I think you are confusing political rhetoric with economic benefit. The main beneficiaries of the EU system are large corporations, farmers and consumers. One of the problems that England failed to solve during its membership is how to reconcile financial and industrial interests. UK owned manufacturing (large scale that is) was replaced or acquired by foreign owned firms. Continental capitalism was much more cohesive. In my opinion of course because guessing EU benefit is inherently difficult.
      But let me show two examples: (1) what will foreign owners do when the UK leaves the EU suddenly (in 2019) “without a deal”. Your guess is as good as mine but it will require some effort to keep them. (2) German etc firms have contracted out manufacturing all over the world, but kept their technology, design and brand equity. The Uk sold out of most of these. Japanese owners are not going to keep a UK plant in a supply chain if that is not the cheapest solution.

      In other words: UK owners and managers (and unions) did not do enough to keep the country viable as a (in German) “Standort” compared to their continental counterparts. Nothing to do with the EU but everything with short term management.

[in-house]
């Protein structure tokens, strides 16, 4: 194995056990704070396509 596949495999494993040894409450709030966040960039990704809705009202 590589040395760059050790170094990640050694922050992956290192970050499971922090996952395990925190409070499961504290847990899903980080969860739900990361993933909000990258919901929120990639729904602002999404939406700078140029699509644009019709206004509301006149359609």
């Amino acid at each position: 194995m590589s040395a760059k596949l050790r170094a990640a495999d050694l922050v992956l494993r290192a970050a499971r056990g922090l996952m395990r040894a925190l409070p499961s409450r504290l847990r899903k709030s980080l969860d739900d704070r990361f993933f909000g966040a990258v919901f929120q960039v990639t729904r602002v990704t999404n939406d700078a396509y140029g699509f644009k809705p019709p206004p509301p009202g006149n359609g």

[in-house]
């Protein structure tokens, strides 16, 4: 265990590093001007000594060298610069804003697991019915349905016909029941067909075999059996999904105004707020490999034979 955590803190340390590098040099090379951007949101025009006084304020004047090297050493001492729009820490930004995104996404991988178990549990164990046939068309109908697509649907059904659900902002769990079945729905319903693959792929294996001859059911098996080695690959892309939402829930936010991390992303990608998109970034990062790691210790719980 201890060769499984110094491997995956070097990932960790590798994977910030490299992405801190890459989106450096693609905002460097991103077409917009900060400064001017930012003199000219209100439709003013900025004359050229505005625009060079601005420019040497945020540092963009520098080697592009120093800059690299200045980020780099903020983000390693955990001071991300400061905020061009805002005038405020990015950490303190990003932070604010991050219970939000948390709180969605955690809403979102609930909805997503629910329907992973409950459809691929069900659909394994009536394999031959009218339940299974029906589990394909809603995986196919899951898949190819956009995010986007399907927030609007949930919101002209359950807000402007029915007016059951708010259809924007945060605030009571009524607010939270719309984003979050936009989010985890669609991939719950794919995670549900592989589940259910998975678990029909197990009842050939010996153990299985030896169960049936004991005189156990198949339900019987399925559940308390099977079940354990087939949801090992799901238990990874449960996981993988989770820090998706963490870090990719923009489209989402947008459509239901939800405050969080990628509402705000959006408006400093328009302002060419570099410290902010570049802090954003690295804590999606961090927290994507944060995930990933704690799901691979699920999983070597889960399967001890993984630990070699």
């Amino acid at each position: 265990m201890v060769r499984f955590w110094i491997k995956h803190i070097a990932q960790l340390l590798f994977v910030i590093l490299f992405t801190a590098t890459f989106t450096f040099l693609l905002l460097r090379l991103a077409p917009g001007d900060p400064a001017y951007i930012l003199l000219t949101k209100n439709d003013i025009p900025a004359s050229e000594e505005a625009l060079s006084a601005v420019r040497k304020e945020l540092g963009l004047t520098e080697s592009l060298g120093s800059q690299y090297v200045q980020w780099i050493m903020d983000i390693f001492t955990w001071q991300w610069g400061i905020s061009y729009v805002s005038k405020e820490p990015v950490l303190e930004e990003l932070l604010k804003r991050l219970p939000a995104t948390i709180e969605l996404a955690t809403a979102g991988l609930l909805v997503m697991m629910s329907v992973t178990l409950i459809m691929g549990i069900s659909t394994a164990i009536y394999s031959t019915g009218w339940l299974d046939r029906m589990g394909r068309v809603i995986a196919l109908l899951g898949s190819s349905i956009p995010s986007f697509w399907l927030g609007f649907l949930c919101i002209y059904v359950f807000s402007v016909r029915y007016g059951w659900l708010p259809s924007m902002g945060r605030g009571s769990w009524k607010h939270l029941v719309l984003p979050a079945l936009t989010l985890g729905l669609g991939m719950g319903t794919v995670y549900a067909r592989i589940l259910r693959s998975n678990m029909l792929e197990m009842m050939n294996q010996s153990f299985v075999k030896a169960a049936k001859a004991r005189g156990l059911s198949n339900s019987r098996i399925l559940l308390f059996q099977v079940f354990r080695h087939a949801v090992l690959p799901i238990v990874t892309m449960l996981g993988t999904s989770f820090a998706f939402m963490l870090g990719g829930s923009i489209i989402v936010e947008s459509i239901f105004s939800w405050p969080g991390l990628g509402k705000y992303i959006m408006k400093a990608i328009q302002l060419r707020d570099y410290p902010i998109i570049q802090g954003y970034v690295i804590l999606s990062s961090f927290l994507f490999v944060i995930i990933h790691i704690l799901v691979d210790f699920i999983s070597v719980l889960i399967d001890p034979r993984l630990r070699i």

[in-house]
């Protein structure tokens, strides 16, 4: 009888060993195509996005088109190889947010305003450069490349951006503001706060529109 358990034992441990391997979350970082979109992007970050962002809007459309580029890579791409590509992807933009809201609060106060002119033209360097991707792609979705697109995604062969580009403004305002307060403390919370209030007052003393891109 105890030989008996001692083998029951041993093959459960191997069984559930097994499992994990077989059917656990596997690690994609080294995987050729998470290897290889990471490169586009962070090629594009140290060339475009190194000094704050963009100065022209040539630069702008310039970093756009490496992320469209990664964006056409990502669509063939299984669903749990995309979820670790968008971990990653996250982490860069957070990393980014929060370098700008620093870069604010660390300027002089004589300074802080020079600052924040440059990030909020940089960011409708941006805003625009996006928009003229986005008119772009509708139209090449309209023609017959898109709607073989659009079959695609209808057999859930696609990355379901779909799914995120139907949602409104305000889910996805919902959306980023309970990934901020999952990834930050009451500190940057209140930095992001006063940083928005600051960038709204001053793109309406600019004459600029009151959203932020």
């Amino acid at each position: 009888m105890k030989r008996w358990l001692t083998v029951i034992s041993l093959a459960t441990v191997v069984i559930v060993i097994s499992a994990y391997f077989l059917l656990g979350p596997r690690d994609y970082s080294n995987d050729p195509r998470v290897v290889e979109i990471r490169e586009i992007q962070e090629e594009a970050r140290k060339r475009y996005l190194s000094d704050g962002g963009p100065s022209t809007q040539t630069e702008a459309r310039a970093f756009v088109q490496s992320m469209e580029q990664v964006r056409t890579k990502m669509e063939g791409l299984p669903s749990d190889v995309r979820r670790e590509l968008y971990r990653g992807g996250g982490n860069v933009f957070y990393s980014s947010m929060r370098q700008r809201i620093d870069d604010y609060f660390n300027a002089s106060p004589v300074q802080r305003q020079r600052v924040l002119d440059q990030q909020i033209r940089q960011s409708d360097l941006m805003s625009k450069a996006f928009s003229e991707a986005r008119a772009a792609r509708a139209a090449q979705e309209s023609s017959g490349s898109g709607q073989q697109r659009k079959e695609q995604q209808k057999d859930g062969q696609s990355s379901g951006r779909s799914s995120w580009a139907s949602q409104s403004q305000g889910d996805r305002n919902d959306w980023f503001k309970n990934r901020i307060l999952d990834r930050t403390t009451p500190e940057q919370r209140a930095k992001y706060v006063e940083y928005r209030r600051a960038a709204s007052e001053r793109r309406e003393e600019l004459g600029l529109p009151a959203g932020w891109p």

• Loudbarker
        Posted February 22, 2018 at 6:24 pm | Permalink

        Well said Rien. I would add: in certain sections of British society (mostly English but not entirely) it was found convenient to blame “Europe” rather than recognise failure.

        Which is curious given that Thatcher’s lesson was that you have to complete to survive rather than just moan about the system.

    • Hans Christian ivers
      Posted February 23, 2018 at 4:17 pm | Permalink

      All of the Nordics and Holland think differently

  22. Roy Grainger
    Posted February 21, 2018 at 9:48 am | Permalink

    The EU’s intervention and expansionist policy in Ukraine is likely to cause a war, not prevent one.

    • NickC
      Posted February 21, 2018 at 12:45 pm | Permalink

      Roy, Indeed. That is frequently overlooked by Remains and EU apologists.

      • Rien Huizer
        Posted February 24, 2018 at 9:36 am | Permalink

        There will be a point where you and your pals will run out of arguments and start singing the national anthem (the English one of course).

    • Chris
      Posted February 21, 2018 at 1:24 pm | Permalink

      Yes, RG, the EU’s expansionist policies only cause unrest and strife. In my view, it was unforgiveable for the EU to support actively the overthrow of a democratically elected government in Ukraine.